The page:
اسم المؤلف
Reza Habibi, Hamed Habibi
التاريخ
9 أغسطس 2021
المشاهدات
193
التقييم
(لا توجد تقييمات)
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بحث بعنوان
Two Notes About Random Vibration Equations
Reza Habibi
Department of Statistics
Central Bank of Iran, Tehran, Iran
Hamed Habibi
Department of Mechanics
KNT University, Tehran, Iran
Hamid Habibi
Department of Airworthiness
Civil Aviation Organization, Tehran, Iran
Abstract
Two notes concerning the linear random vibration equations are
given. The first note studies the solution of equations under general
random excitation processes. The second one considers the measurement error problem.
Keywords: Excitation processes; Langevin equation; Measurement error;
Random vibration; Stochastic differential equation
Introduction. Random vibration equations appear in many examples of
applications. A spring mass system effected by a stochastic excitation process,
car vibrations on the road, body vibration of airplane in flight and pendulum with stochastic damping, all, are examples of random vibrated systems.
This topic has a history in engineering. Ozaki (1980) presented the non linear
time series models for non linear random vibrations. Ricciardi (1994) surveyed random vibration of a beam under moving load. Grue and Oksendal
(1997) considered stochastic forced oscillations of a spring mass system with
time dependent and stochastic damping. Iwankiewicz (2002) studied dynamic
response of non linear systems to random trains of non overlapping pulses.
Iwankiewicz and Sotera (2004) considered non linear oscillator under random
renewal driven trains of impulses. Henderson and Plaschko (2006) studied a stochastic pendulum with stochastic excitation and damping forces. Linear
random vibrations constitute a rich family for analyzing the mechanical phenomena, for example, Allen (2007) surveyed a single degree of freedom spring
mass system with a random excitation process.
Stochastic differential equations (SDE) are valuable tools for analyzing the
random vibration observations. There are a lot of good literatures for analyzing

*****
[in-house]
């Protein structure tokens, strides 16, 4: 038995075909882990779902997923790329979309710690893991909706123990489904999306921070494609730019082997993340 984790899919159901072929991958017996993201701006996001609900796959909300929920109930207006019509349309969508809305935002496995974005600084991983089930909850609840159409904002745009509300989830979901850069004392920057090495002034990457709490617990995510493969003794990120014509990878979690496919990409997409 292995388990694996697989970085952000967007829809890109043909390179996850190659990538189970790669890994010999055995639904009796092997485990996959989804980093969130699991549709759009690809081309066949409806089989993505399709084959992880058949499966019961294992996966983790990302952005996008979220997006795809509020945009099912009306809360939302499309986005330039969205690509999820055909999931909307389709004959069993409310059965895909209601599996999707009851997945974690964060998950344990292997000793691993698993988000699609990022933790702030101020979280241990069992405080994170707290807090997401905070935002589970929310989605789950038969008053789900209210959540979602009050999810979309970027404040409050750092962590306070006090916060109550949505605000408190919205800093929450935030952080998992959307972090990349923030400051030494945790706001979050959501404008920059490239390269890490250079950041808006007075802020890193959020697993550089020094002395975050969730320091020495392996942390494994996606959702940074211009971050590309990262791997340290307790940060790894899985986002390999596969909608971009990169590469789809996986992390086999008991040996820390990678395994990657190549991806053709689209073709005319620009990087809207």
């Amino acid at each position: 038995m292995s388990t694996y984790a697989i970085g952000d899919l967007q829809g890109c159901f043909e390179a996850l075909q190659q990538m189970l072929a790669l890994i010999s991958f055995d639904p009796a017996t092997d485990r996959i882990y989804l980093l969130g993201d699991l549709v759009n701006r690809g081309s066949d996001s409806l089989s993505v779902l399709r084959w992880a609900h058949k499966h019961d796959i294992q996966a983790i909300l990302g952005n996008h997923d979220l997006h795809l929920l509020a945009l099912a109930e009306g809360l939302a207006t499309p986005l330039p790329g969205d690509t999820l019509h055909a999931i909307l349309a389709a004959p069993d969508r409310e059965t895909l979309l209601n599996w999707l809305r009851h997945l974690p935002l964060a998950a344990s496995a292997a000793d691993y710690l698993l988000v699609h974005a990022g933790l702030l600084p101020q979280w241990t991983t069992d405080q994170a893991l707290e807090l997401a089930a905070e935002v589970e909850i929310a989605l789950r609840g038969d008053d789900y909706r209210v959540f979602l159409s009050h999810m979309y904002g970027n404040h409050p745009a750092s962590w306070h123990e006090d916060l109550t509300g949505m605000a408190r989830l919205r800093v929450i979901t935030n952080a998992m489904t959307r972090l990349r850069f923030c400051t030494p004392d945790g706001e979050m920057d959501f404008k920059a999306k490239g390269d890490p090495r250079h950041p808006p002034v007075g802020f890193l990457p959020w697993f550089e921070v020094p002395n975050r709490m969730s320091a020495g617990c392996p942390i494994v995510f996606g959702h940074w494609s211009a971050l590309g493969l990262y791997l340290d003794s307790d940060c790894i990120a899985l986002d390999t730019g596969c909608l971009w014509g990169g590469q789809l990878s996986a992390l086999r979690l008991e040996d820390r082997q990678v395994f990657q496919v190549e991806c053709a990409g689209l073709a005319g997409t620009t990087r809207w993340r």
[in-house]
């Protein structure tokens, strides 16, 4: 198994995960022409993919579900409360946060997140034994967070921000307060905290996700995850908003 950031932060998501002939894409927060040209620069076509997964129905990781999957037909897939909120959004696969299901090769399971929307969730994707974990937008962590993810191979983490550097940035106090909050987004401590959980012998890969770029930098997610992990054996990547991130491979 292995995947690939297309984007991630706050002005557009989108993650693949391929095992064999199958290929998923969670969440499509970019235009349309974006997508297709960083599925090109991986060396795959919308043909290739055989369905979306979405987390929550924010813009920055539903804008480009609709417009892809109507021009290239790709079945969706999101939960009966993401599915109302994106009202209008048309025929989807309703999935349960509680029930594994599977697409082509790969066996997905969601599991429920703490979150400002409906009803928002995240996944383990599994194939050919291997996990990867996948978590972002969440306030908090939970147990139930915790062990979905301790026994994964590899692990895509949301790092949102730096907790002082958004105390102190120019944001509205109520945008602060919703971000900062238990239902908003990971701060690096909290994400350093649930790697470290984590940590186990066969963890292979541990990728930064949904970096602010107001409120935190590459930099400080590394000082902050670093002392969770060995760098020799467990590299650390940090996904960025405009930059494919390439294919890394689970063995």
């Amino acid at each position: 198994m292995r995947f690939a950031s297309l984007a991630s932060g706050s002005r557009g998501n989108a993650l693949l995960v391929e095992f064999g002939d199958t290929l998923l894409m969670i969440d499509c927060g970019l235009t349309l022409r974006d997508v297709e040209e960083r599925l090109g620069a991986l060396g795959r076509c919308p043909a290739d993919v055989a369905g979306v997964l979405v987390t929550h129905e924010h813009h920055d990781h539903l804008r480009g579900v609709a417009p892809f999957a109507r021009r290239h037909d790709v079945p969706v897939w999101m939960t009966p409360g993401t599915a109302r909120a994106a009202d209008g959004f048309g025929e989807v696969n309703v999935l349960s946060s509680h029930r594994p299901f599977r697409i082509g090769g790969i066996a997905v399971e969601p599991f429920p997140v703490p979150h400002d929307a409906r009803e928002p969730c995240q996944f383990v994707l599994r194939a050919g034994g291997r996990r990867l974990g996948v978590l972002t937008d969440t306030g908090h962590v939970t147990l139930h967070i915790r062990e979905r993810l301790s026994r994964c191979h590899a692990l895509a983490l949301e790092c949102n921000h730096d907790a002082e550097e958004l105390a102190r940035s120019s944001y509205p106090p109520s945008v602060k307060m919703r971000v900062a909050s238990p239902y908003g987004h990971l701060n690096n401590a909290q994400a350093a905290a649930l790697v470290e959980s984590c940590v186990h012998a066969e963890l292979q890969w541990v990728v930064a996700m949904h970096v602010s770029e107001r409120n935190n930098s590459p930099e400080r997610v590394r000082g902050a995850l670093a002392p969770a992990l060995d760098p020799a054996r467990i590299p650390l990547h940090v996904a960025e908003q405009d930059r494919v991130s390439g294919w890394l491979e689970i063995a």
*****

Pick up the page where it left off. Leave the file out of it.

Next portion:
SDE’s, see Kloeden and Platen (1999), Oksendal (2000) and Kutoyants (2004)
among the others. The SDE has been applied to model phenomena in other
fields of engineering, for example, it is used to model the fatigue damage of
materials or fluid mechanical turbulence (see Henderson and Plaschko, 2006).
These are not the purpose of the current paper.
Linear random vibrations are supposed to follow the stochastic linear differential equation
x¨t + αx˙ t + βxt = ft,
where xt denotes displacement, α is damping term, β a real constant. The ft
is stochastic excitation process. For example, in one degree of freedom spring
mass system, we have
mx¨t + bx˙ t + kxt = vft,
where m, b and k are the mass, damping coefficient and spring constant, respectively. Parameter v2 is the expectation of squared momentum (v > 0). In
this case, ftdt = dWt where Wt stands for Wiener process. This equation is a
form of stochastic Lienard equation see Allen (2007) pages 156-158.
The general form of vector SDE’s in this paper is given by
dz∗
t = A∗z∗ tdt + B∗dUt∗,
where z∗
t is a random vector, A∗ and B∗ are two matrices, and Ut∗ is a suitable
(vector) stochastic process. In all cases, assuming z0 = 0, following Henderson
and Plaschko (2006), the solution is given by
z∗
t = 0t eA∗(t−s)B∗dUs∗.
In this paper, we consider two notes about linear random vibration equations.
The first notes relates to generalizations of ft which is contained in section 2.
In section 3, we study the measurement error problem in random vibration observations.

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